Those Were the Days: “All in the Family” Premiered 40 Years Ago Today

On January 12, 1971, All in the Family debuted with the following disclaimer: “The program you are about to see is All in the Family.  It seeks to throw a humorous spotlight on our frailties, prejudices, and concerns.  By making them a source of laughter, we hope to show— in a mature fashion— just how absurd they are.” As noted in Donna McCrohan’s Archie & Edith, Mike & Gloria: The Tumultuous History of “All in the Family” this debut did not lead to much of a public outcry. In fact, its airing on CBS trailed the competition considerably (ABC offered the TV movie Assault on the Wayne and NBC aired the feature film Secret Ceremony).

The new series did get a certain amount of press and strong word-of-mouth, but it wasn’t until CBS executive Fred Silverman re-ran the initial episodes during the summer that the show became popular.  With that came the good and the bad: A slew of Emmys and other awards, and criticism from everyone from Bill Cosby to Laura Z. Hobson.  Many argued that the lines were blurred in the audience’s perception of Archie— bigot or hero; however, no one could argue with the ratings.  All in the Family’s second season was the #1 highest rated for 1971-72, and the show remained in the top slot over the next four seasons.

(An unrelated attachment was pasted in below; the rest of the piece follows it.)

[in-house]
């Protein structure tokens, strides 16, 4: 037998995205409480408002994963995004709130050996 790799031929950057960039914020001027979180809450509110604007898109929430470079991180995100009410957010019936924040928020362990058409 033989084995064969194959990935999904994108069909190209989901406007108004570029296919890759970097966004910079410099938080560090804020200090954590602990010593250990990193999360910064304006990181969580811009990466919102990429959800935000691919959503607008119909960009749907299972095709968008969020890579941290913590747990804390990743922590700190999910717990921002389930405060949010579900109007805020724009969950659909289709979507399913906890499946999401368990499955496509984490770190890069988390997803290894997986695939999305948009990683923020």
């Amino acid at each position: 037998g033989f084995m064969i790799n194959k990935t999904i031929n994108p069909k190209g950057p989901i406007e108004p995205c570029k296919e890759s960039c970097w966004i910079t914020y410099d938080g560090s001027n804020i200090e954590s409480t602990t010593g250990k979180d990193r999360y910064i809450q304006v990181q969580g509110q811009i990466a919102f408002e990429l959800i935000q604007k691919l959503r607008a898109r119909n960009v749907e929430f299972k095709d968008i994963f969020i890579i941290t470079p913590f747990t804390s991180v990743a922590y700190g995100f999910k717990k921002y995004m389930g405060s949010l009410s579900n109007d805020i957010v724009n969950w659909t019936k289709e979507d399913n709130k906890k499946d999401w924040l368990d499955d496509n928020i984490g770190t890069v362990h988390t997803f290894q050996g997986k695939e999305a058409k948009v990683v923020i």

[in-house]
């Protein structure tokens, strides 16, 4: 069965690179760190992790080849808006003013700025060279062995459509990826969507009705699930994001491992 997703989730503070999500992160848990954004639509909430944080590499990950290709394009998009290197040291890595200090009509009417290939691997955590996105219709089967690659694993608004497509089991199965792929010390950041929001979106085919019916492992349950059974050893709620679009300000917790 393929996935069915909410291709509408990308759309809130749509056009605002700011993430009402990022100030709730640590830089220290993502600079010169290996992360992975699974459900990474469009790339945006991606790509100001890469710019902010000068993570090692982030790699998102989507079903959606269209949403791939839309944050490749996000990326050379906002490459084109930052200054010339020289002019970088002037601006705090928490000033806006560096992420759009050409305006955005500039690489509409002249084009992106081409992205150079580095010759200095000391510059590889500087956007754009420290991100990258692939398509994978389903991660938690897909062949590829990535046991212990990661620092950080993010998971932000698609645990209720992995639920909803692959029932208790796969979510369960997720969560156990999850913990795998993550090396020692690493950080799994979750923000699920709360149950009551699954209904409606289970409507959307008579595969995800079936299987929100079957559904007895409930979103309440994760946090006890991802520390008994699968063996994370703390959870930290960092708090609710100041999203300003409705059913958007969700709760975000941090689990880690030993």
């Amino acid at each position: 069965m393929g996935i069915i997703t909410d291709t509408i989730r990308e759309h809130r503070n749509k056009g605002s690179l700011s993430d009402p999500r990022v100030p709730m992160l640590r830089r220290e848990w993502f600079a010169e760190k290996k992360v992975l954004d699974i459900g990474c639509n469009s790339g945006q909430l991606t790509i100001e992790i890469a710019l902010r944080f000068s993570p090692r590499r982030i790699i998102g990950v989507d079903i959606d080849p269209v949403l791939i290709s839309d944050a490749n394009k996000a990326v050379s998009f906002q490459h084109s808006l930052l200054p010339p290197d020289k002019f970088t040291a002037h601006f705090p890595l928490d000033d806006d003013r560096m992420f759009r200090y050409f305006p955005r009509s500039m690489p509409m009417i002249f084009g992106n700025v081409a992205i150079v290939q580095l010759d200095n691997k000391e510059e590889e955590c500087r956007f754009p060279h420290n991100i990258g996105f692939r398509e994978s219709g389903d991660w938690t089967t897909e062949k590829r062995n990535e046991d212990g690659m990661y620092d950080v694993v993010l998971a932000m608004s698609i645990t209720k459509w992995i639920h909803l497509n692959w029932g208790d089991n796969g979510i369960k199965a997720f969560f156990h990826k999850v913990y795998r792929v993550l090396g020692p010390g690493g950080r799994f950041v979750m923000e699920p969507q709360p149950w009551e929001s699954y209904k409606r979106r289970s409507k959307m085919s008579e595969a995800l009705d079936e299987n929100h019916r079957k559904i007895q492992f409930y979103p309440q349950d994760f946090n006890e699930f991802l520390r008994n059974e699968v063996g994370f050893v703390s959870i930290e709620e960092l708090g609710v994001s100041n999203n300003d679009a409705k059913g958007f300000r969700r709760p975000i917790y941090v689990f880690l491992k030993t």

All in the Family may have centered on Archie Bunker’s prejudice, yet many other issues were addressed during the run, including: menopause, homosexuality, rape, Women’s Lib, impotence, and breast cancer.  The show too, was funny, and by design.  As Jean Stapleton noted in her Archive of American Television interview: “There’s nothing like humor to burst what seems to be an enormous problem.  Humor reduces it to nothing and wipes it out.  That’s what humor does.  That was a great part of that show in terms of every issue, but especially bigotry.  You make fun of something, it reduces it to nothing.”

Of all of the things All in the Family is known for, one that is distinctly non-controversial is its classic theme song “Those Were the Days,” performed by stars Carroll O’Connor and Jean Stapleton.  Lesser known is the fact that Carroll O’Connor wrote a lyric for the ending instrumental theme “Remembering You.”  Here’s a clip posted on You Tube of O’Connor (with composer Roger Kellaway at the piano) performing “Remembering You.”

Carroll O’Connor performs All in the Family closing theme: “Remembering You”:

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